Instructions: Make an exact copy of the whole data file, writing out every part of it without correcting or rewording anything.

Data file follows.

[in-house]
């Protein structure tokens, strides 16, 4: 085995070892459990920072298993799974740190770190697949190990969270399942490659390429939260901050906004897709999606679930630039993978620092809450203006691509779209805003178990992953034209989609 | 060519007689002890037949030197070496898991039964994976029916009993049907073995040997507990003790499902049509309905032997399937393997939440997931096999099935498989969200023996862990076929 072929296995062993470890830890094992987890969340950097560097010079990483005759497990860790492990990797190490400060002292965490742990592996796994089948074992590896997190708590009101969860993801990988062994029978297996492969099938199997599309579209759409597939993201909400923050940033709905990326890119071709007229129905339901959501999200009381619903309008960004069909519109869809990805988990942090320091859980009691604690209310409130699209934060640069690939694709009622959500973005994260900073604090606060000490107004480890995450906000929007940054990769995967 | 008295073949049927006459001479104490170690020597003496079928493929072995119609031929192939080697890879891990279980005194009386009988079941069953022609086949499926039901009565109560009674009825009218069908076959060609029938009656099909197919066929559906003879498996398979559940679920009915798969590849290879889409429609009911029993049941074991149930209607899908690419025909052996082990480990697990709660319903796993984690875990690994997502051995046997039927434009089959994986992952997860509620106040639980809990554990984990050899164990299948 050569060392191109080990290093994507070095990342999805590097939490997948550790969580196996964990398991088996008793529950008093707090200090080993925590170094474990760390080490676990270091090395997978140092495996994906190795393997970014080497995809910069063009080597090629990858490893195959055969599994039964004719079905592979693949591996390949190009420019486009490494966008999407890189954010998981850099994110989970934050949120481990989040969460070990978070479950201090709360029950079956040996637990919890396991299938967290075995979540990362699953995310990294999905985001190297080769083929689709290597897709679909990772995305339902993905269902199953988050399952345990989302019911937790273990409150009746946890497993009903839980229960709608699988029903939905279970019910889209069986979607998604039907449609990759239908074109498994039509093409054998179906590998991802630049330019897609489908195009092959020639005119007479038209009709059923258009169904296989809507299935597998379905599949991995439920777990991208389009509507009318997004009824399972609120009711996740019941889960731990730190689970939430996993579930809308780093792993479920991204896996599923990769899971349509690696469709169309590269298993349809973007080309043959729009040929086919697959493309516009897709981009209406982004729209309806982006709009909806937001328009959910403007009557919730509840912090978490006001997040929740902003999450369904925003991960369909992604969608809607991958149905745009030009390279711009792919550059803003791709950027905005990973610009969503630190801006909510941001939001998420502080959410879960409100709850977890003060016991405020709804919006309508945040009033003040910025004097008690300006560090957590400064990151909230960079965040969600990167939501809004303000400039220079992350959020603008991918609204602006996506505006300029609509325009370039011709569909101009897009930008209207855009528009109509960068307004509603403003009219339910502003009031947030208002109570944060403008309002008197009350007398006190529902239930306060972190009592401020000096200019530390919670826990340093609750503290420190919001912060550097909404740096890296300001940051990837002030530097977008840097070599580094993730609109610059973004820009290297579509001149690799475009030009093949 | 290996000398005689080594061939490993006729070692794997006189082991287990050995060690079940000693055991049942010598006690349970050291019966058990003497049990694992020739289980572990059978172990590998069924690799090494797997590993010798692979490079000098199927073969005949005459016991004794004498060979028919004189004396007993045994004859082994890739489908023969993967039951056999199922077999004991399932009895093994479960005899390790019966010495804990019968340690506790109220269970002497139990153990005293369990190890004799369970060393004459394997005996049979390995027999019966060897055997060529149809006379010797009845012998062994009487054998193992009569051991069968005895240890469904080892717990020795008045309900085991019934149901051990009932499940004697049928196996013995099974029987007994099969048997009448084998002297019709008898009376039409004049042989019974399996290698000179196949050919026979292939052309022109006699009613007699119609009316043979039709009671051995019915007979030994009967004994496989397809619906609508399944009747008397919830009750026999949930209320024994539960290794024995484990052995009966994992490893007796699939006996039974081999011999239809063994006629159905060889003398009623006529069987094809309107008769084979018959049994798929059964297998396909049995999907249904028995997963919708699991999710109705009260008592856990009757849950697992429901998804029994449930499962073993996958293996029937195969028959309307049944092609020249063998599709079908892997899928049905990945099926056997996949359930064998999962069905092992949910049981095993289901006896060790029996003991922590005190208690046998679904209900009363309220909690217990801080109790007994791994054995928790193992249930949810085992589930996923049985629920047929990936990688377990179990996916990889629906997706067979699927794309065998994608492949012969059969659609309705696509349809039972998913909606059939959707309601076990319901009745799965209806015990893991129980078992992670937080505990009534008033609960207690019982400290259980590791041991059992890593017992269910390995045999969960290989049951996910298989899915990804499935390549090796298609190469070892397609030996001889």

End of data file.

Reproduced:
[in-house]
């Protein structure tokens, strides 16, 4: 085995070892459990920072298993799974740190770190697949190990969270399942490659390429939260901050906004897709999606679930630039993978620092809450203006691509779209805003178990992953034209989609 | 060519007689002890037949030197070496898991039964994976029916009993049907073995040997507990003790499902049509309905032997399937393997939440997931096999099935498989969200023996862990076929 072929296995062993470890830890094992987890969340950097560097010079990483005759497990860790492990990797190490400060002292965490742990592996796994089948074992590896997190708590009101969860993801990988062994029978297996492969099938199997599309579209759409597939993201909400923050940033709905990326890119071709007229129905339901959501999200009381619903309008960004069909519109869809990805988990942090320091859980009691604690209310409130699209934060640069690939694709009622959500973005994260900073604090606060000490107004480890995450906000929007940054990769995967 | 008295073949049927006459001479104490170690020597003496079928493929072995119609031929192939080697890879891990279980005194009386009988079941069953022609086949499926039901009565109560009674009825009218069908076959060609029938009656099909197919066929559906003879498996398979559940679920009915798969590849290879889409429609009911029993049941074991149930209607899908690419025909052996082990480990697990709660319903796993984690875990690994997502051995046997039927434009089959994986992952997860509620106040639980809990554990984990050899164990299948 050569060392191109080990290093994507070095990342999805590097939490997948550790969580196996964990398991088996008793529950008093707090200090080993925590170094474990760390080490676990270091090395997978140092495996994906190795393997970014080497995809910069063009080597090629990858490893195959055969599994039964004719079905592979693949591996390949190009420019486009490494966008999407890189954010998981850099994110989970934050949120481990989040969460070990978070479950201090709360029950079956040996637990919890396991299938967290075995979540990362699953995310990294999905985001190297080769083929689709290597897709679909990772995305339902993905269902199953988050399952345990989302019911937790273990409150009746946890497993009903839980229960709608699988029903939905279970019910889209069986979607998604039907449609990759239908074109498994039509093409054998179906590998991802630049330019897609489908195009092959020639005119007479038209009709059923258009169904296989809507299935597998379905599949991995439920777990991208389009509507009318997004009824399972609120009711996740019941889960731990730190689970939430996993579930809308780093792993479920991204896996599923990769899971349509690696469709169309590269298993349809973007080309043959729009040929086919697959493309516009897709981009209406982004729209309806982006709009909806937001328009959910403007009557919730509840912090978490006001997040929740902003999450369904925003991960369909992604969608809607991958149905745009030009390279711009792919550059803003791709950027905005990973610009969503630190801006909510941001939001998420502080959410879960409100709850977890003060016991405020709804919006309508945040009033003040910025004097008690300006560090957590400064990151909230960079965040969600990167939501809004303000400039220079992350959020603008991918609204602006996506505006300029609509325009370039011709569909101009897009930008209207855009528009109509960068307004509603403003009219339910502003009031947030208002109570944060403008309002008197009350007398006190529902239930306060972190009592401020000096200019530390919670826990340093609750503290420190919001912060550097909404740096890296300001940051990837002030530097977008840097070599580094993730609109610059973004820009290297579509001149690799475009030009093949 | 290996000398005689080594061939490993006729070692794997006189082991287990050995060690079940000693055991049942010598006690349970050291019966058990003497049990694992020739289980572990059978172990590998069924690799090494797997590993010798692979490079000098199927073969005949005459016991004794004498060979028919004189004396007993045994004859082994890739489908023969993967039951056999199922077999004991399932009895093994479960005899390790019966010495804990019968340690506790109220269970002497139990153990005293369990190890004799369970060393004459394997005996049979390995027999019966060897055997060529149809006379010797009845012998062994009487054998193992009569051991069968005895240890469904080892717990020795008045309900085991019934149901051990009932499940004697049928196996013995099974029987007994099969048997009448084998002297019709008898009376039409004049042989019974399996290698000179196949050919026979292939052309022109006699009613007699119609009316043979039709009671051995019915007979030994009967004994496989397809619906609508399944009747008397919830009750026999949930209320024994539960290794024995484990052995009966994992490893007796699939006996039974081999011999239809063994006629159905060889003398009623006529069987094809309107008769084979018959049994798929059964297998396909049995999907249904028995997963919708699991999710109705009260008592856990009757849950697992429901998804029994449930499962073993996958293996029937195969028959309307049944092609020249063998599709079908892997899928049905990945099926056997996949359930064998999962069905092992949910049981095993289901006896060790029996003991922590005190208690046998679904209900009363309220909690217990801080109790007994791994054995928790193992249930949810085992589930996923049985629920047929990936990688377990179990996916990889629906997706067979699927794309065998994608492949012969059969659609309705696509349809039972998913909606059939959707309601076990319901009745799965209806015990893991129980078992992670937080505990009534008033609960207690019982400290259980590791041991059992890593017992269910390995045999969960290989049951996910298989899915990804499935390549090796298609190469070892397609030996001889």